Thanks to the efforts of the ICAR-Central Marine Fisheries Research Institute (CMFRI), a small self-group belonging to a Scheduled Caste community in Cheranalloor village in Kerala has given a fillip to homestead aquaculture and nutritional security by reaping a bumper harvest from biofloc fish farming, an innovative aquaculture practice.
The Sreelekshmi self-help group in the village reaped a good yield of Genetically Improved Farmed Tilapia (GIFT) with a better growth rate from a 5-diameter biofloc tank set up adjacent to their households.
The CMFRI’s aim was to transform the lives of the SC community by helping them become small-scale entrepreneurs in fish farming and introduced this venture to the families in the locality by extending to them all the support to undertake the biofloc farming.
Biofloc technology is a method for high-density fish farming in a controlled environment in which fish wastages are converted into useful nutrients.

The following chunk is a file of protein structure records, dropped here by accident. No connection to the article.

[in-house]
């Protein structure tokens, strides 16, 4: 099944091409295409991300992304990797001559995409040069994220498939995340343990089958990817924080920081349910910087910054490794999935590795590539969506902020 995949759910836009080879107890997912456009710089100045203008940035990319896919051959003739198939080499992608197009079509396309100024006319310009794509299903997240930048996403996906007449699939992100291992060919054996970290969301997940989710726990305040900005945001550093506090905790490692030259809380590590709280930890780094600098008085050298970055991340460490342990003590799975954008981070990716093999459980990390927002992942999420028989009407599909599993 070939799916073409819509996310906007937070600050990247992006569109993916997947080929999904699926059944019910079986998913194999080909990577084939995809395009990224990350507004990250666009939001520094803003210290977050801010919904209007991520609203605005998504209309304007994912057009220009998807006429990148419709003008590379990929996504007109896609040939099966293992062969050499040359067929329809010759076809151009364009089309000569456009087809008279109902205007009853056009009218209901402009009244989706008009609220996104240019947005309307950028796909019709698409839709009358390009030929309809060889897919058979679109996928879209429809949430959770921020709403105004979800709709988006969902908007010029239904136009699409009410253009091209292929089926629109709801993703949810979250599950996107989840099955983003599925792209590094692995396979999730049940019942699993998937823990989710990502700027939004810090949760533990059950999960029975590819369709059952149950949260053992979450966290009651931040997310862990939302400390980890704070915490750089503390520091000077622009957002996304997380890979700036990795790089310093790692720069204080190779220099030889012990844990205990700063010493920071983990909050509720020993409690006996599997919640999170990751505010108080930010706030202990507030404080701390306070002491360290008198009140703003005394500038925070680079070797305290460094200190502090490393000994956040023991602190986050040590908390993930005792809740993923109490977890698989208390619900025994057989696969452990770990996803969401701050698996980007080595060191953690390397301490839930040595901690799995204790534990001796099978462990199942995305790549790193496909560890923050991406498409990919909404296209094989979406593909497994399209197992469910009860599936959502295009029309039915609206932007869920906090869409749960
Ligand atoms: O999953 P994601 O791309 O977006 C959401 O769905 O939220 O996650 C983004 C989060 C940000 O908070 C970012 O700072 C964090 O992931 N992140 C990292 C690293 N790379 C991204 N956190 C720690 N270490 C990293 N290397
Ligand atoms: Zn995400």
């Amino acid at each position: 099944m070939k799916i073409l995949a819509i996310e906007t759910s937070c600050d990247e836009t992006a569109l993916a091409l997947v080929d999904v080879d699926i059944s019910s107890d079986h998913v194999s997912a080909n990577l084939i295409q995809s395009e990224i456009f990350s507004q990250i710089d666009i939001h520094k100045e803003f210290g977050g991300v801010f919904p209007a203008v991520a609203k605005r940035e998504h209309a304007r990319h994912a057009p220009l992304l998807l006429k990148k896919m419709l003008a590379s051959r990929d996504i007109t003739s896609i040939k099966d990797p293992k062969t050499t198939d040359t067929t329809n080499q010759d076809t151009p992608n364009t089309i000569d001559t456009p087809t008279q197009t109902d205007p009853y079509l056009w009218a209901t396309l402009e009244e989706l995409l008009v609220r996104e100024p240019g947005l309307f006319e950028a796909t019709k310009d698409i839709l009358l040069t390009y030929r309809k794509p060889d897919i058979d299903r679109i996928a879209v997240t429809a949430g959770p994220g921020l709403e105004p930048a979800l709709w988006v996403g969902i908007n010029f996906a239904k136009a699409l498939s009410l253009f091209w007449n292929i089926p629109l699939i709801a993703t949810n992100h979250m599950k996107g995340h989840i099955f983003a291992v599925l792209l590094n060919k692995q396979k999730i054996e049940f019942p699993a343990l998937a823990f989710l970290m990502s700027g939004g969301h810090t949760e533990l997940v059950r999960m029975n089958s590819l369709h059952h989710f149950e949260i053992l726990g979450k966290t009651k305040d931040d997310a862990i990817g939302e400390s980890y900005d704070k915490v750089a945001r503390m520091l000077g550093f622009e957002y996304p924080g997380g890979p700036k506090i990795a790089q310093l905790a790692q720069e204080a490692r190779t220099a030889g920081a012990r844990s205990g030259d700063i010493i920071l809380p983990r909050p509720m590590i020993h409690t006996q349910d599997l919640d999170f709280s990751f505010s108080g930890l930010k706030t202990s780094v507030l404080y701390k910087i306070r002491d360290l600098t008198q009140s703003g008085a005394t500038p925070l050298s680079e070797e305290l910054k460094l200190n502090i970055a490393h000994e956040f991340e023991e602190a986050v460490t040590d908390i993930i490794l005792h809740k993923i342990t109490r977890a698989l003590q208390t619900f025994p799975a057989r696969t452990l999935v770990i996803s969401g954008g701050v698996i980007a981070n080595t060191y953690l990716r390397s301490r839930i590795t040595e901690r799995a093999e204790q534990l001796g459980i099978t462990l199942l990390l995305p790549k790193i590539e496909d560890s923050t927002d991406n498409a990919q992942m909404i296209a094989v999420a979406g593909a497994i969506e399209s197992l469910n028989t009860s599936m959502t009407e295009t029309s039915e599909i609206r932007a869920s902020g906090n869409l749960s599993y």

The farming was started in November last year by stocking 1,800 tilapia eggs.
A. Gopalakrishnan, Director of CMFRI, said the institute focuses on taking its research output to the needy section of the society, including women and transgender people.
“The CMFRI team monitored different phases of the farming regularly to ensure that fishes attain maximum growth. A water quality kit also was supplied to the SHG to maintain the required parameter,” said K. Madhu, scientist at CMFRI, who led the project.